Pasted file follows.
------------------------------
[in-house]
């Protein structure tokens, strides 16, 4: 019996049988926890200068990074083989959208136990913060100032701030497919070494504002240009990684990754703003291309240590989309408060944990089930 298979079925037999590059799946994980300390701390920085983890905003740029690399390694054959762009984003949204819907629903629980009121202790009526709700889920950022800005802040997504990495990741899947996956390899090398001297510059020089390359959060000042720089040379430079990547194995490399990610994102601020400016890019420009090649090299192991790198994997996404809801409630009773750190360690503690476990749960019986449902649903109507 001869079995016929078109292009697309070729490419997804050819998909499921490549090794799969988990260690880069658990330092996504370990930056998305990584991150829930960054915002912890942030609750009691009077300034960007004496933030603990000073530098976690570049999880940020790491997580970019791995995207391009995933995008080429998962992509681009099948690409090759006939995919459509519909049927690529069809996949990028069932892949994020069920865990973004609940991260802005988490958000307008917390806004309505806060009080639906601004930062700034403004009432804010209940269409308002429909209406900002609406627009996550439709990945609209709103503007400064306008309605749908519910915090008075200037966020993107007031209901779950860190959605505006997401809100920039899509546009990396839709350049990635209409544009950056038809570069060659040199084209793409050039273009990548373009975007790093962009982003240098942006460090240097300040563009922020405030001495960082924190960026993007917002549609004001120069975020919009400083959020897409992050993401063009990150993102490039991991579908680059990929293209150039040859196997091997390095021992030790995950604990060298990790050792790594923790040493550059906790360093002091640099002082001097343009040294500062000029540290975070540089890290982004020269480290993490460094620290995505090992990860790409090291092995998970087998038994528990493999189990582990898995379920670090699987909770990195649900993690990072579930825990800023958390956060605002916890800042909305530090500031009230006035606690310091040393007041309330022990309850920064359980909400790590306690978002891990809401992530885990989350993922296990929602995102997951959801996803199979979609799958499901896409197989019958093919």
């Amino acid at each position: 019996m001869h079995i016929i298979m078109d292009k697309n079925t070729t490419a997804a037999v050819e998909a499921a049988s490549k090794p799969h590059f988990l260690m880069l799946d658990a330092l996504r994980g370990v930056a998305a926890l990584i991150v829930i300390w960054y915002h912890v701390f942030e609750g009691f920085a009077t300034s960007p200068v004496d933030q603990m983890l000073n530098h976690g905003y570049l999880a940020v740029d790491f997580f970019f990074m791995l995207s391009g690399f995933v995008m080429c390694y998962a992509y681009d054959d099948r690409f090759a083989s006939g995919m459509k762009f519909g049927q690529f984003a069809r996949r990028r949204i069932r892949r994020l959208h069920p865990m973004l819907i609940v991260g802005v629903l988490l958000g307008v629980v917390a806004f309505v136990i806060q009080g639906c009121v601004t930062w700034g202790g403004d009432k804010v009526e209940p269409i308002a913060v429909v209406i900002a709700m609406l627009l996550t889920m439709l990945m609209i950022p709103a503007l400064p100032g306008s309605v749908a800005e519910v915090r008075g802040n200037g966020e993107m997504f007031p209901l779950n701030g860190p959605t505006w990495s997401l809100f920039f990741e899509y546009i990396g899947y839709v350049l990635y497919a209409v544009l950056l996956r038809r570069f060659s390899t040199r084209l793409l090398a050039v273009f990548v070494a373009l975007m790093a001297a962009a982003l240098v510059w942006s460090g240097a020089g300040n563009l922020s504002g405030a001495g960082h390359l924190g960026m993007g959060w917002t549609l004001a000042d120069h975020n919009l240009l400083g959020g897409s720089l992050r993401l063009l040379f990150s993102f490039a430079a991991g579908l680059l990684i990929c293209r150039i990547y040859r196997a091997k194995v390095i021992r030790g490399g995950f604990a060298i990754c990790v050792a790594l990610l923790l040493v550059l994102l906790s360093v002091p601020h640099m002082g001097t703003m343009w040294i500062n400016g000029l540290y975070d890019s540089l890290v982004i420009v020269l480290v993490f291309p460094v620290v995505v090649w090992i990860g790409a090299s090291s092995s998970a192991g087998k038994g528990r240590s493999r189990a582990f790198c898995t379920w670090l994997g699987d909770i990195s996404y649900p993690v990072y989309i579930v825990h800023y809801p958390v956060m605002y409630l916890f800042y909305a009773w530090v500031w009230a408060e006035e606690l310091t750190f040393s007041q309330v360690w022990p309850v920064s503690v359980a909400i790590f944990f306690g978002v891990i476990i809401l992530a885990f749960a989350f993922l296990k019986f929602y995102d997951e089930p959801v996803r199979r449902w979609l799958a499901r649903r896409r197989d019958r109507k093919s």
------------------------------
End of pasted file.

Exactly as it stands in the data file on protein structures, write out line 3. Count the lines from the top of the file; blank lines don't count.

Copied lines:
């Amino acid at each position: 019996m001869h079995i016929i298979m078109d292009k697309n079925t070729t490419a997804a037999v050819e998909a499921a049988s490549k090794p799969h590059f988990l260690m880069l799946d658990a330092l996504r994980g370990v930056a998305a926890l990584i991150v829930i300390w960054y915002h912890v701390f942030e609750g009691f920085a009077t300034s960007p200068v004496d933030q603990m983890l000073n530098h976690g905003y570049l999880a940020v740029d790491f997580f970019f990074m791995l995207s391009g690399f995933v995008m080429c390694y998962a992509y681009d054959d099948r690409f090759a083989s006939g995919m459509k762009f519909g049927q690529f984003a069809r996949r990028r949204i069932r892949r994020l959208h069920p865990m973004l819907i609940v991260g802005v629903l988490l958000g307008v629980v917390a806004f309505v136990i806060q009080g639906c009121v601004t930062w700034g202790g403004d009432k804010v009526e209940p269409i308002a913060v429909v209406i900002a709700m609406l627009l996550t889920m439709l990945m609209i950022p709103a503007l400064p100032g306008s309605v749908a800005e519910v915090r008075g802040n200037g966020e993107m997504f007031p209901l779950n701030g860190p959605t505006w990495s997401l809100f920039f990741e899509y546009i990396g899947y839709v350049l990635y497919a209409v544009l950056l996956r038809r570069f060659s390899t040199r084209l793409l090398a050039v273009f990548v070494a373009l975007m790093a001297a962009a982003l240098v510059w942006s460090g240097a020089g300040n563009l922020s504002g405030a001495g960082h390359l924190g960026m993007g959060w917002t549609l004001a000042d120069h975020n919009l240009l400083g959020g897409s720089l992050r993401l063009l040379f990150s993102f490039a430079a991991g579908l680059l990684i990929c293209r150039i990547y040859r196997a091997k194995v390095i021992r030790g490399g995950f604990a060298i990754c990790v050792a790594l990610l923790l040493v550059l994102l906790s360093v002091p601020h640099m002082g001097t703003m343009w040294i500062n400016g000029l540290y975070d890019s540089l890290v982004i420009v020269l480290v993490f291309p460094v620290v995505v090649w090992i990860g790409a090299s090291s092995s998970a192991g087998k038994g528990r240590s493999r189990a582990f790198c898995t379920w670090l994997g699987d909770i990195s996404y649900p993690v990072y989309i579930v825990h800023y809801p958390v956060m605002y409630l916890f800042y909305a009773w530090v500031w009230a408060e006035e606690l310091t750190f040393s007041q309330v360690w022990p309850v920064s503690v359980a909400i790590f944990f306690g978002v891990i476990i809401l992530a885990f749960a989350f993922l296990k019986f929602y995102d997951e089930p959801v996803r199979r449902w979609l799958a499901r649903r896409r197989d019958r109507k093919s």